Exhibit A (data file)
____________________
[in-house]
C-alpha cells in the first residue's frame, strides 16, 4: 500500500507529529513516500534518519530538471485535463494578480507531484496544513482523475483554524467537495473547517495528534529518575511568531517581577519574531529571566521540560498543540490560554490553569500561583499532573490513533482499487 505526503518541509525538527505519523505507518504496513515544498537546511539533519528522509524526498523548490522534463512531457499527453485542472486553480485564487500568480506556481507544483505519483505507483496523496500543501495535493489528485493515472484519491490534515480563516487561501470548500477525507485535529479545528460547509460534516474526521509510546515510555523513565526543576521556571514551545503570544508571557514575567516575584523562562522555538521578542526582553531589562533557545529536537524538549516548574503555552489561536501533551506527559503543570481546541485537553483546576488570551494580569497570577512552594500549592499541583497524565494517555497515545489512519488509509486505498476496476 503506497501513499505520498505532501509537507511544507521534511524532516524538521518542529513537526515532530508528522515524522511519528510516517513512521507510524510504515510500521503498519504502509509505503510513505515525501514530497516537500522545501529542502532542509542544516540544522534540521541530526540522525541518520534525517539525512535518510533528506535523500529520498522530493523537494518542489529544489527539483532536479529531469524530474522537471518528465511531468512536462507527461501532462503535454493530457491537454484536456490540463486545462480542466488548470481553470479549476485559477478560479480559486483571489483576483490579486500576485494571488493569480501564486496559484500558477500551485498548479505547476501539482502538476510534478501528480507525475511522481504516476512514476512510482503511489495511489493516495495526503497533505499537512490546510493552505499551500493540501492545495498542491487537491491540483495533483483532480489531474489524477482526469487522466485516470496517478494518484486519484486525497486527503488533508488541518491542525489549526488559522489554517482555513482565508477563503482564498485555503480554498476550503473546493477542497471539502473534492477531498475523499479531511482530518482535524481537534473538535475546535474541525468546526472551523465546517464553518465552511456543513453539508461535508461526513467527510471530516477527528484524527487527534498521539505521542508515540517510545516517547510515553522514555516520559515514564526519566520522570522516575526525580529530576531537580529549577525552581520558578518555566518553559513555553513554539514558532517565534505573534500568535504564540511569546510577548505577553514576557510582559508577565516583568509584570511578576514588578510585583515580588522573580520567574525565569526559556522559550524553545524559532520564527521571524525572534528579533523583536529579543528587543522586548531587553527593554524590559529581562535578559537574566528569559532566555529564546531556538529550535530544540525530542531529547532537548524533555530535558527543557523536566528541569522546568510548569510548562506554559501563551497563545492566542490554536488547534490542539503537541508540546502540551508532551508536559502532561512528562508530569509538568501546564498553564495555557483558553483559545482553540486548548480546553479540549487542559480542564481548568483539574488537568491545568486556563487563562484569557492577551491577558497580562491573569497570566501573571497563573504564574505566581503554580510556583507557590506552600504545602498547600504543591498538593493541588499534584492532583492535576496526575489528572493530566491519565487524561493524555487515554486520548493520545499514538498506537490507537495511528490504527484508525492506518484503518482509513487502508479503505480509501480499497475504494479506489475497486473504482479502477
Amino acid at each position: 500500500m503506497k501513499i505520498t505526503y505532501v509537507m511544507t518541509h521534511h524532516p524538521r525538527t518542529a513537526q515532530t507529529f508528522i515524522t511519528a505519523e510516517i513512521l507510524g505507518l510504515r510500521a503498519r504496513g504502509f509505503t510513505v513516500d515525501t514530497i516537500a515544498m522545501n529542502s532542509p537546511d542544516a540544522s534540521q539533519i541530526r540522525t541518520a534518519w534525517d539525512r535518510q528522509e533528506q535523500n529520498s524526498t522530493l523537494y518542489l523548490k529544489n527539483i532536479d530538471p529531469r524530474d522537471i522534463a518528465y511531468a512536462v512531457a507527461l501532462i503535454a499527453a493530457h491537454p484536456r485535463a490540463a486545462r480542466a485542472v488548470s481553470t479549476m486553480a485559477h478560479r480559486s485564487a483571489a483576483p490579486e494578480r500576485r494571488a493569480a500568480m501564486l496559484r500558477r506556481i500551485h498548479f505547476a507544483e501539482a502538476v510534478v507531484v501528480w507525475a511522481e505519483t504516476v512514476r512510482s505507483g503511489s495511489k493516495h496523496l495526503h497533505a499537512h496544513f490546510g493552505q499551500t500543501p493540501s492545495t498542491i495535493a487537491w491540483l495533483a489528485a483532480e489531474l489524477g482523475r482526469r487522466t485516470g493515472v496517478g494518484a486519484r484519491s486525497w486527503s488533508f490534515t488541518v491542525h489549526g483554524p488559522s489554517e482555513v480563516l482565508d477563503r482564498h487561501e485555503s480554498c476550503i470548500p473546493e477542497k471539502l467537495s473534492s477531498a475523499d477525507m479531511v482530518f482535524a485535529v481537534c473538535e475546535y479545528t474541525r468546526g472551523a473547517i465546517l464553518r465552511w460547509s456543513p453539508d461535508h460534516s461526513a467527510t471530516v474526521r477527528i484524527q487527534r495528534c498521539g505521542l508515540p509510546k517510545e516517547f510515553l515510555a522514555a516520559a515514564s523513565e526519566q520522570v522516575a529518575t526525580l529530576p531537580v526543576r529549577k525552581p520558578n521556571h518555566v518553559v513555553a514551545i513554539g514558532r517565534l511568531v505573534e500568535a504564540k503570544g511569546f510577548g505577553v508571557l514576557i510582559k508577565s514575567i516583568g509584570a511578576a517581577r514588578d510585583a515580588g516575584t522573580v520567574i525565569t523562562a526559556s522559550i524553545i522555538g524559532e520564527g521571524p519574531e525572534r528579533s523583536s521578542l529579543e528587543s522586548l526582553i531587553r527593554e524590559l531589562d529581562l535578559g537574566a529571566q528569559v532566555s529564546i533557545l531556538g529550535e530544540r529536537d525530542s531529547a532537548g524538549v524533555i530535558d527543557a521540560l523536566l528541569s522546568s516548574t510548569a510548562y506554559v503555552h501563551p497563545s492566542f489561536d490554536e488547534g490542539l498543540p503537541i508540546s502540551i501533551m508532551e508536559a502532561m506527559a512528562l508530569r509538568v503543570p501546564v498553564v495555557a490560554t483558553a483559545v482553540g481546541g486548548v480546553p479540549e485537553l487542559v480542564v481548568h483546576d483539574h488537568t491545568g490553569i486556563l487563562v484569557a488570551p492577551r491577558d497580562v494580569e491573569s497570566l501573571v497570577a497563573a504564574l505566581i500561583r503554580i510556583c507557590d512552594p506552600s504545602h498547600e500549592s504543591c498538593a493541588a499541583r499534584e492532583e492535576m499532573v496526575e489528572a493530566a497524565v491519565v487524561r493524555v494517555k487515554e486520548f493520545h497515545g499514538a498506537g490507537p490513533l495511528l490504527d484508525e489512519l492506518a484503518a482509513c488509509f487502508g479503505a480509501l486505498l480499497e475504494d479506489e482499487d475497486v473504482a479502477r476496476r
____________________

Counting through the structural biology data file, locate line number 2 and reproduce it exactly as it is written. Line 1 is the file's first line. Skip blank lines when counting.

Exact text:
C-alpha cells in the first residue's frame, strides 16, 4: 500500500507529529513516500534518519530538471485535463494578480507531484496544513482523475483554524467537495473547517495528534529518575511568531517581577519574531529571566521540560498543540490560554490553569500561583499532573490513533482499487 505526503518541509525538527505519523505507518504496513515544498537546511539533519528522509524526498523548490522534463512531457499527453485542472486553480485564487500568480506556481507544483505519483505507483496523496500543501495535493489528485493515472484519491490534515480563516487561501470548500477525507485535529479545528460547509460534516474526521509510546515510555523513565526543576521556571514551545503570544508571557514575567516575584523562562522555538521578542526582553531589562533557545529536537524538549516548574503555552489561536501533551506527559503543570481546541485537553483546576488570551494580569497570577512552594500549592499541583497524565494517555497515545489512519488509509486505498476496476 503506497501513499505520498505532501509537507511544507521534511524532516524538521518542529513537526515532530508528522515524522511519528510516517513512521507510524510504515510500521503498519504502509509505503510513505515525501514530497516537500522545501529542502532542509542544516540544522534540521541530526540522525541518520534525517539525512535518510533528506535523500529520498522530493523537494518542489529544489527539483532536479529531469524530474522537471518528465511531468512536462507527461501532462503535454493530457491537454484536456490540463486545462480542466488548470481553470479549476485559477478560479480559486483571489483576483490579486500576485494571488493569480501564486496559484500558477500551485498548479505547476501539482502538476510534478501528480507525475511522481504516476512514476512510482503511489495511489493516495495526503497533505499537512490546510493552505499551500493540501492545495498542491487537491491540483495533483483532480489531474489524477482526469487522466485516470496517478494518484486519484486525497486527503488533508488541518491542525489549526488559522489554517482555513482565508477563503482564498485555503480554498476550503473546493477542497471539502473534492477531498475523499479531511482530518482535524481537534473538535475546535474541525468546526472551523465546517464553518465552511456543513453539508461535508461526513467527510471530516477527528484524527487527534498521539505521542508515540517510545516517547510515553522514555516520559515514564526519566520522570522516575526525580529530576531537580529549577525552581520558578518555566518553559513555553513554539514558532517565534505573534500568535504564540511569546510577548505577553514576557510582559508577565516583568509584570511578576514588578510585583515580588522573580520567574525565569526559556522559550524553545524559532520564527521571524525572534528579533523583536529579543528587543522586548531587553527593554524590559529581562535578559537574566528569559532566555529564546531556538529550535530544540525530542531529547532537548524533555530535558527543557523536566528541569522546568510548569510548562506554559501563551497563545492566542490554536488547534490542539503537541508540546502540551508532551508536559502532561512528562508530569509538568501546564498553564495555557483558553483559545482553540486548548480546553479540549487542559480542564481548568483539574488537568491545568486556563487563562484569557492577551491577558497580562491573569497570566501573571497563573504564574505566581503554580510556583507557590506552600504545602498547600504543591498538593493541588499534584492532583492535576496526575489528572493530566491519565487524561493524555487515554486520548493520545499514538498506537490507537495511528490504527484508525492506518484503518482509513487502508479503505480509501480499497475504494479506489475497486473504482479502477